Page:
2. Grêlé, D. (2004). Discover Singapore on foot. Singapore: Select Publishing, p. 130. (Call no.: RSING 915.957 GRE-[TRA]); Naleeza Ebrahim & Yaw, Y. Y. (2006). Not just a good food guide: Singapore. Singapore: Marshall Cavendish Editions, p. 153. (Call no.: RSING 647.955957 NAL)
3. Hong, C. (2009, December 23). Halal bak kut the a boiling issue. The Straits Times, p. 16. Retrieved from NewspaperSG; Life!eats: A guide to Singapore’s best food places. (2004). Singapore: Singapore Press Holdings, pp. 112–113. (Call no: RSING 647.955957 LIF)
4. Tam, E. (2008). Singapore: Eat, drink & be merry. Singapore: Page One, p. 81. (Call no.: RSING 915.95704 TAM-[TRA])
5. Tay, L. (2010, May 26). Founder Bak Kut Teh: From pig farmer to bak kut teh [Blog post]. Retrieved 2016, August 30 from ieatishootipost website: http://ieatishootipost.sg/founder-bak-kut-teh-from-pig-farmer-to-bak-kut-teh
6. Looi, E. (2009, September 18). Truly Malaysian? The Straits Times, p. 9. Retrieved from NewspaperSG; ‘We’ll apologize if dish not Malaysian’. (2009, September 25). The New Paper. Retrieved from Factiva via NLB’s eResources website: http://eresources.nlb.gov.sg/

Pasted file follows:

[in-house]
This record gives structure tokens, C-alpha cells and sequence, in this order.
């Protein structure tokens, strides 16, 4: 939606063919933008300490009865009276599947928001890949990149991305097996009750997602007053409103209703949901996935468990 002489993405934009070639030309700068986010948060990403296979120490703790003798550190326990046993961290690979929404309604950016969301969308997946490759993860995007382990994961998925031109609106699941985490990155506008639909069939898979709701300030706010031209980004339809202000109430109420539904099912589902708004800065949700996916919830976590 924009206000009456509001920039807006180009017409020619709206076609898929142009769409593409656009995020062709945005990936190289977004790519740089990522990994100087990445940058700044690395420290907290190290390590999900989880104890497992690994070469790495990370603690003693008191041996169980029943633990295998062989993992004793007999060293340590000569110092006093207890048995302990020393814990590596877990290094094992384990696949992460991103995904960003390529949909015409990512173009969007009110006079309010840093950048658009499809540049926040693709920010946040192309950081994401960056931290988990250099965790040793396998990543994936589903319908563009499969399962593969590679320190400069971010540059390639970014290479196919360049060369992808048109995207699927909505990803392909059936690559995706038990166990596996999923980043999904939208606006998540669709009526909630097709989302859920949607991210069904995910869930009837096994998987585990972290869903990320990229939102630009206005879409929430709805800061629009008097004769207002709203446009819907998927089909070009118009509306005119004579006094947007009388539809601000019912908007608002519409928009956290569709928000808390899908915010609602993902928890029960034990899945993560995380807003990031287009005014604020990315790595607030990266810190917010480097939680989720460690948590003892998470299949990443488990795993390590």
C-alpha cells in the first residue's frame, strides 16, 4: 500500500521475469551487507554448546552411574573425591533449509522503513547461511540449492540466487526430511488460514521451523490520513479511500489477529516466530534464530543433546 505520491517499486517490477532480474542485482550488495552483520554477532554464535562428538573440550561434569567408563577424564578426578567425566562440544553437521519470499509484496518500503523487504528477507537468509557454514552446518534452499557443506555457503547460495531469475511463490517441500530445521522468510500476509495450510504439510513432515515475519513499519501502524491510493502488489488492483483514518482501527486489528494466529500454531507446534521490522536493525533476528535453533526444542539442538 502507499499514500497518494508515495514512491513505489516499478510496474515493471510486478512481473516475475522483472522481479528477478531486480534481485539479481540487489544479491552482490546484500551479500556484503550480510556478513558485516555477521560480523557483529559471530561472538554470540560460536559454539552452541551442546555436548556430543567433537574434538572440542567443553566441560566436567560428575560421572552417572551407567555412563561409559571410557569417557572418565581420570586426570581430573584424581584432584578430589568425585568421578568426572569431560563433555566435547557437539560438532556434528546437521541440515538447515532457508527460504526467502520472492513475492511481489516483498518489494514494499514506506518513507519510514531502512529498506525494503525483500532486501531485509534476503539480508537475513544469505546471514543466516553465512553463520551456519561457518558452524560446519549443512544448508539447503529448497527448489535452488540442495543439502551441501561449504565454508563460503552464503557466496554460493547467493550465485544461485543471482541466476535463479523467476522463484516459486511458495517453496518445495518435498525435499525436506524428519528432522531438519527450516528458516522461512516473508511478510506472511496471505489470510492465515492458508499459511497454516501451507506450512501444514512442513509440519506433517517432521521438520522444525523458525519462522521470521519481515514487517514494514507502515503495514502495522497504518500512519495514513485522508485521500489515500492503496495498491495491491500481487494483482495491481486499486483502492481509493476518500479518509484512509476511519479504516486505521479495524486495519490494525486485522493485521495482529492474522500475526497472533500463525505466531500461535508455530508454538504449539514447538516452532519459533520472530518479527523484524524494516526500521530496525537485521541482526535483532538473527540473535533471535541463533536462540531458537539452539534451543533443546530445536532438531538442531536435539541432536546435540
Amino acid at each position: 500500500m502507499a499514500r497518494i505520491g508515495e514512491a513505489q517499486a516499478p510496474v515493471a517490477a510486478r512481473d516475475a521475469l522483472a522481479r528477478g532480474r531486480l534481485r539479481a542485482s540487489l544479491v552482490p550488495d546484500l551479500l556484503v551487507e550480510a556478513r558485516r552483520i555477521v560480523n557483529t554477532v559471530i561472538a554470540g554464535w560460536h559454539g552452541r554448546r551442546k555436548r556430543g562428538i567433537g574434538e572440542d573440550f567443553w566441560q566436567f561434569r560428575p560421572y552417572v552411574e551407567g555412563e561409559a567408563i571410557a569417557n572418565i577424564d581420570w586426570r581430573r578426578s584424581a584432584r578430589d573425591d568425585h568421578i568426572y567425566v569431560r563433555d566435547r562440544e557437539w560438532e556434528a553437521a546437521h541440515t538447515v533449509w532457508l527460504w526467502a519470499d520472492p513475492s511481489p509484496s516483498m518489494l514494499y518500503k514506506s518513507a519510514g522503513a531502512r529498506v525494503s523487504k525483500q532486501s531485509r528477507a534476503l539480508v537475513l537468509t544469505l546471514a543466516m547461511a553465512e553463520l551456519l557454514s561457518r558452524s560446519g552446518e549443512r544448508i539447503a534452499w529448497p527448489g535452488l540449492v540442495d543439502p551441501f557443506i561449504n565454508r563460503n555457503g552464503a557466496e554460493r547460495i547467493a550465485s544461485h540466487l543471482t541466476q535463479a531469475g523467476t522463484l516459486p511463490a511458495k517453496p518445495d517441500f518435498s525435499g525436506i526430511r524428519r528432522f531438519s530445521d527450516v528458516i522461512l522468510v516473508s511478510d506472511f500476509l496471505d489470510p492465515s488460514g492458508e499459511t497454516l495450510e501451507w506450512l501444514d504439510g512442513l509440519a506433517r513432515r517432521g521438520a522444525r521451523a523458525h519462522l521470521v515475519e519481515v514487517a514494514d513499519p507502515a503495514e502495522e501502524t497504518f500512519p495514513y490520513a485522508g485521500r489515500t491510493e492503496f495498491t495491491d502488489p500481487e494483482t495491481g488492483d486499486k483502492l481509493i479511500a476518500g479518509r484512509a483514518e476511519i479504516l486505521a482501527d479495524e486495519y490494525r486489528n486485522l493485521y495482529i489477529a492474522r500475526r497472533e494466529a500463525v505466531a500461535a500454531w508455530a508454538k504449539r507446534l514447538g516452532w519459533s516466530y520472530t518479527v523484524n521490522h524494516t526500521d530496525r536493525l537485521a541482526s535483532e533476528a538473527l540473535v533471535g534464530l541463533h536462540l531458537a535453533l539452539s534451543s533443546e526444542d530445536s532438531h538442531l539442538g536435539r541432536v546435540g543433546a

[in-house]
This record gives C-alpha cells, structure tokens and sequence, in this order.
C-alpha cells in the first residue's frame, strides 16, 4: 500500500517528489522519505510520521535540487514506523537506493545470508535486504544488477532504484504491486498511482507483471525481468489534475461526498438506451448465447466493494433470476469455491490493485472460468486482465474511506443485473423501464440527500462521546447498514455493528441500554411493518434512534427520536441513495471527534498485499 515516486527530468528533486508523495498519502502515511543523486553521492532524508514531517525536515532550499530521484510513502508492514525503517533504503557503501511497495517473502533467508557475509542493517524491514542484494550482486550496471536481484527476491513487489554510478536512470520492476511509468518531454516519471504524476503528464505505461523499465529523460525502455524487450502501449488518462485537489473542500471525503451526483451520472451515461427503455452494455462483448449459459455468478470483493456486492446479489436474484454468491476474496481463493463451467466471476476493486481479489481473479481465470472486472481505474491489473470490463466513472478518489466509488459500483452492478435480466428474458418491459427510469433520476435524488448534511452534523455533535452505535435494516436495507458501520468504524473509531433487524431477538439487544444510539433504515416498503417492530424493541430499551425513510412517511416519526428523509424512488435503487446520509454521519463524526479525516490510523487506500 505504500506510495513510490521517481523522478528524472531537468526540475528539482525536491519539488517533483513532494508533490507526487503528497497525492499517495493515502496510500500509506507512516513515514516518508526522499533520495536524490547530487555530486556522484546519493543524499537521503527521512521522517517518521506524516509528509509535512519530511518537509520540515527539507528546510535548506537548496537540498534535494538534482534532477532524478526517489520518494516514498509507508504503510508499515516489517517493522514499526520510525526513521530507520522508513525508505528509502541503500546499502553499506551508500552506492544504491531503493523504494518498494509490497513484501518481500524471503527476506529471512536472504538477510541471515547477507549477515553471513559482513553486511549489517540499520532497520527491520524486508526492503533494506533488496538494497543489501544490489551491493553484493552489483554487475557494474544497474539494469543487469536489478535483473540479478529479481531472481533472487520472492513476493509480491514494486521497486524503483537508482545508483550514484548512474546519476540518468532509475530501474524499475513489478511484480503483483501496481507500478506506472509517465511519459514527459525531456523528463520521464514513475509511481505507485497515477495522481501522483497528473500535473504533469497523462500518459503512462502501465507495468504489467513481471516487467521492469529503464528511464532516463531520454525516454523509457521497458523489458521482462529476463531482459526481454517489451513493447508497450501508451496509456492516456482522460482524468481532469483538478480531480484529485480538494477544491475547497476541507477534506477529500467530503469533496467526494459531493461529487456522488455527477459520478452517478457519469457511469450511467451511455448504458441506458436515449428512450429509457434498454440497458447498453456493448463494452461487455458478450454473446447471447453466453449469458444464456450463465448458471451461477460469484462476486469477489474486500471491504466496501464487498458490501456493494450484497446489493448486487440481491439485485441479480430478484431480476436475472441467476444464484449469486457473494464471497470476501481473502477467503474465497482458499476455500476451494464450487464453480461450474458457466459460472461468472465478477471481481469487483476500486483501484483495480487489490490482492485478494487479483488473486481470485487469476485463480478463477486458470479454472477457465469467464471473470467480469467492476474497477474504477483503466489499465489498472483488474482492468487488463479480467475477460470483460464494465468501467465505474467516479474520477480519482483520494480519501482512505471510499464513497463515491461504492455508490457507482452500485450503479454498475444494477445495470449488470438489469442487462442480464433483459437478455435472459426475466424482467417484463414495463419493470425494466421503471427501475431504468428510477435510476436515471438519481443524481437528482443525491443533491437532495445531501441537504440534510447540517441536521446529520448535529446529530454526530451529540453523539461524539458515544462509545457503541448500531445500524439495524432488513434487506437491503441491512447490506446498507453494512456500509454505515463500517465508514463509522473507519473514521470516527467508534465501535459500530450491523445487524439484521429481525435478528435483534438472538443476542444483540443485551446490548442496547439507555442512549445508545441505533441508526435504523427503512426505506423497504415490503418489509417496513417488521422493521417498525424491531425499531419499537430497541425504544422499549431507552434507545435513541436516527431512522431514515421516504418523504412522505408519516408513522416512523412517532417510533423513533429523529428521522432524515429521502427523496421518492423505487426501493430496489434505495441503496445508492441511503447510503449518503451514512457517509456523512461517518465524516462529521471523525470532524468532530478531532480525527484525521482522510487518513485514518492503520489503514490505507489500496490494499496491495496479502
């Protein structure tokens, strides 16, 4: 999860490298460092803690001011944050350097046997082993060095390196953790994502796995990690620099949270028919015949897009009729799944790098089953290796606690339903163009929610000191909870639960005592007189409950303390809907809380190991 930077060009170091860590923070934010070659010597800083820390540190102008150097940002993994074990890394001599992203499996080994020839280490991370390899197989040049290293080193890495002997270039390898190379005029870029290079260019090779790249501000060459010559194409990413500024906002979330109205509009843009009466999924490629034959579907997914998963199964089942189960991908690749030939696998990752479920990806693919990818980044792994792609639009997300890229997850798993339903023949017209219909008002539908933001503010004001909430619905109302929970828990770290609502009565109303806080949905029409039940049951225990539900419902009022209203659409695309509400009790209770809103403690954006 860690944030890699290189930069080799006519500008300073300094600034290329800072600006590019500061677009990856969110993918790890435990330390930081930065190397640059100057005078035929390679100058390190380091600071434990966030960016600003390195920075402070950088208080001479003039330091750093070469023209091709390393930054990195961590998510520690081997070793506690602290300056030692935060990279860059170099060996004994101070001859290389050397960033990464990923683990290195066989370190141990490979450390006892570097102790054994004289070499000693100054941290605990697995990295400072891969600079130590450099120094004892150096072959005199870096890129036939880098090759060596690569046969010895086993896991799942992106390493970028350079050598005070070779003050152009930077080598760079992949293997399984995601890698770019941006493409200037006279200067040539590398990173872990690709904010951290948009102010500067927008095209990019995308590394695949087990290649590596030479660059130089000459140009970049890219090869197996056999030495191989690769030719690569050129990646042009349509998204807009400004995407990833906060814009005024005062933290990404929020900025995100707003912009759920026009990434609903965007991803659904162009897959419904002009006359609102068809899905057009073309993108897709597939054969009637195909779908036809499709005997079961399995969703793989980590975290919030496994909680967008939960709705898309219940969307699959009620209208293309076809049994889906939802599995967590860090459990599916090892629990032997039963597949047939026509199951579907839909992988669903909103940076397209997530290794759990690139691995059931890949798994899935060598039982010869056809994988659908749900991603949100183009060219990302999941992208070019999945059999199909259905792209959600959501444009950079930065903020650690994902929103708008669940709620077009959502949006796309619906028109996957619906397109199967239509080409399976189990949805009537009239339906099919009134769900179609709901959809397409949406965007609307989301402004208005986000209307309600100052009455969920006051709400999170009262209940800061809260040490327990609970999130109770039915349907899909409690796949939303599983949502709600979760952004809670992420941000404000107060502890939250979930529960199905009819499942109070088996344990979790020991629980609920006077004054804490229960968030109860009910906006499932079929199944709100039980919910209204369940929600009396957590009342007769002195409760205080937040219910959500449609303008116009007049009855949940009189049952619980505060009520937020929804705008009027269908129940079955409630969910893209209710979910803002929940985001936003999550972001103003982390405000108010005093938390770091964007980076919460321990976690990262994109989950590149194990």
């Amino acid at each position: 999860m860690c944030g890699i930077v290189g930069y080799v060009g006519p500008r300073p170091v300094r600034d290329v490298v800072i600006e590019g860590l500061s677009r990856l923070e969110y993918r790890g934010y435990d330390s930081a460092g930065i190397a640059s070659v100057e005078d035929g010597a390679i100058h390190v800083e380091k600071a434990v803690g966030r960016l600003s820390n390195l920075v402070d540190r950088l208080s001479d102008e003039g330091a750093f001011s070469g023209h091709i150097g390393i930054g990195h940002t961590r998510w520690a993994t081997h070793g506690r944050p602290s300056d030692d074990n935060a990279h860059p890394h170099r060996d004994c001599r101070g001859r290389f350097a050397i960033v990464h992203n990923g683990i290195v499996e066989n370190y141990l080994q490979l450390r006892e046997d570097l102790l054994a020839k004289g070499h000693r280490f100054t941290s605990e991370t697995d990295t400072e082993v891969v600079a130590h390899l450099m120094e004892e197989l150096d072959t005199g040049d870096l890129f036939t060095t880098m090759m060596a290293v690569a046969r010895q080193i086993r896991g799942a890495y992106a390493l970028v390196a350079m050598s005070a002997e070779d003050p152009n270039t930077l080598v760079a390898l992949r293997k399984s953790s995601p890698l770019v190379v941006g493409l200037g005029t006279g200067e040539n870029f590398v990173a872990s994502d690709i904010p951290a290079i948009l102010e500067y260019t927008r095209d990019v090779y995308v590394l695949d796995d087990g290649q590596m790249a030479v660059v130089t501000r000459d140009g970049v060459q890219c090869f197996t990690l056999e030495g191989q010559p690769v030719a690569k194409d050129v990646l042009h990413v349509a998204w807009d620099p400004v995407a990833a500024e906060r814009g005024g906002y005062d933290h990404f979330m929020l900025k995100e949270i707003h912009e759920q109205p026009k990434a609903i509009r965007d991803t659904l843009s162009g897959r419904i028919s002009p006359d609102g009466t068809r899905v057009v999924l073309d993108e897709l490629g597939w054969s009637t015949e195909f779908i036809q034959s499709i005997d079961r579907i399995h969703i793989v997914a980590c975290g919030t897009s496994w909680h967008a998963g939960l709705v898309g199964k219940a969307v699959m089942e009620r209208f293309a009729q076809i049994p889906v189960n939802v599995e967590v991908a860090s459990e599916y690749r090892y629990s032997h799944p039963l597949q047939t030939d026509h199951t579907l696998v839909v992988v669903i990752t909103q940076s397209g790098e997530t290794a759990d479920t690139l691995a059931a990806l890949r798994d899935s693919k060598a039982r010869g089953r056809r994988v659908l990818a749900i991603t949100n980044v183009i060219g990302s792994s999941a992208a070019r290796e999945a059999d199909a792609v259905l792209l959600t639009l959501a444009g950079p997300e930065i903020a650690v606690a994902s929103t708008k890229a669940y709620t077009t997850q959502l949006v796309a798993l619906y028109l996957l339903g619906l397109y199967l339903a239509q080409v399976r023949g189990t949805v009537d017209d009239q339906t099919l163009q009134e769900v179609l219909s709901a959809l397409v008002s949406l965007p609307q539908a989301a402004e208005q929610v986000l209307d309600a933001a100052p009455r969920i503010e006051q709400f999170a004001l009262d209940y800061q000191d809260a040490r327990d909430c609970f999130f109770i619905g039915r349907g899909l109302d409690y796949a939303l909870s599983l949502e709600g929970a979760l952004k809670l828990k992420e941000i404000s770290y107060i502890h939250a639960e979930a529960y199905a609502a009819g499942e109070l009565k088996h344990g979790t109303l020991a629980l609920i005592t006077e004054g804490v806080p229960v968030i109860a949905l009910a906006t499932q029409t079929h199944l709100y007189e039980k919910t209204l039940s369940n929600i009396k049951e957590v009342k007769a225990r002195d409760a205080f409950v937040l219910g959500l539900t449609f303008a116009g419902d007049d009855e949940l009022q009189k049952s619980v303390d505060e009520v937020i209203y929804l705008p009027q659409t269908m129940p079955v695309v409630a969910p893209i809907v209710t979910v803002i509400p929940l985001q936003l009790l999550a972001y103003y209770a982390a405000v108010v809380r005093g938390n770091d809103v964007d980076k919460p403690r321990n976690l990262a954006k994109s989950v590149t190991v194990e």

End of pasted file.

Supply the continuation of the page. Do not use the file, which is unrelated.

7. Chan, M. (1992). Margaret Chan’s foodstops. Singapore: Landmark Books, p. 106. (Call no.: RSING 647.955957 CHA)
8. Naleeza Ebrahim & Yaw, Y. Y. (2006). Not just a good food guide: Singapore. Singapore: Marshall Cavendish Editions, p. 154. (Call no.: RSING 647.955957 NAL)
9. Naleeza Ebrahim & Yaw, Y. Y. (2006). Not just a good food guide: Singapore. Singapore: Marshall Cavendish Editions, pp. 153–155. (Call no.: RSING 647.955957 NAL)
10. Chan, M. (1992). Margaret Chan’s foodstops. Singapore: Landmark Books, p. 106. (Call no.: RSING 647.955957 CHA); Life!eats: A guide to Singapore’s best food places. (2004). Singapore: Singapore Press Holdings, pp. 112–113. (Call no: RSING 647.955957 LIF)
11. Lum, M. (1999, April 25). Can’t stand it! I’ve got to pig out. The Straits Times, p. 14; Strategy is effective in drawing more customers, including non-Muslim. (1995, November 16). The Straits Times, p. 2. Retrieved from NewspaperSG.
12. Grêlé, D. (2004). Discover Singapore on foot. Singapore: Select Publishing, p. 130. (Call no.: RSING 915.957 GRE-[TRA]); Tam, E. (2008). Singapore: Eat, drink & be merry. Singapore: Page One, p. 81. (Call no.: RSING 915.95704 TAM-[TRA]); Life!eats: A guide to Singapore’s best food places. (2004). Singapore: Singapore Press Holdings, p. 112. (Call no: RSING 647.955957 LIF)
13. Wong, A. Y. (2001, May 6). Prima strikes out with bak kut teh and other hawker fare. The Straits Times, p. 10. Retrieved from NewspaperSG.
14. Grêlé, D. (2004). Discover Singapore on foot. Singapore: Select Publishing, p. 124. (Call no.: RSING 915.957 GRE-[TRA])



The information in this article is valid as at 2016 and correct as far as we are able to ascertain from our sources. It is not intended to be an exhaustive or complete history of the subject. Please contact the Library for further reading materials on the topic.

Subject
Cooking, Chinese
Ethnic foods
Cooking, Singaporean
Ethnic Communities>>Food
Cookery>>Types of meals>>Soups
Cookery>>International and regional cooking>>Chinese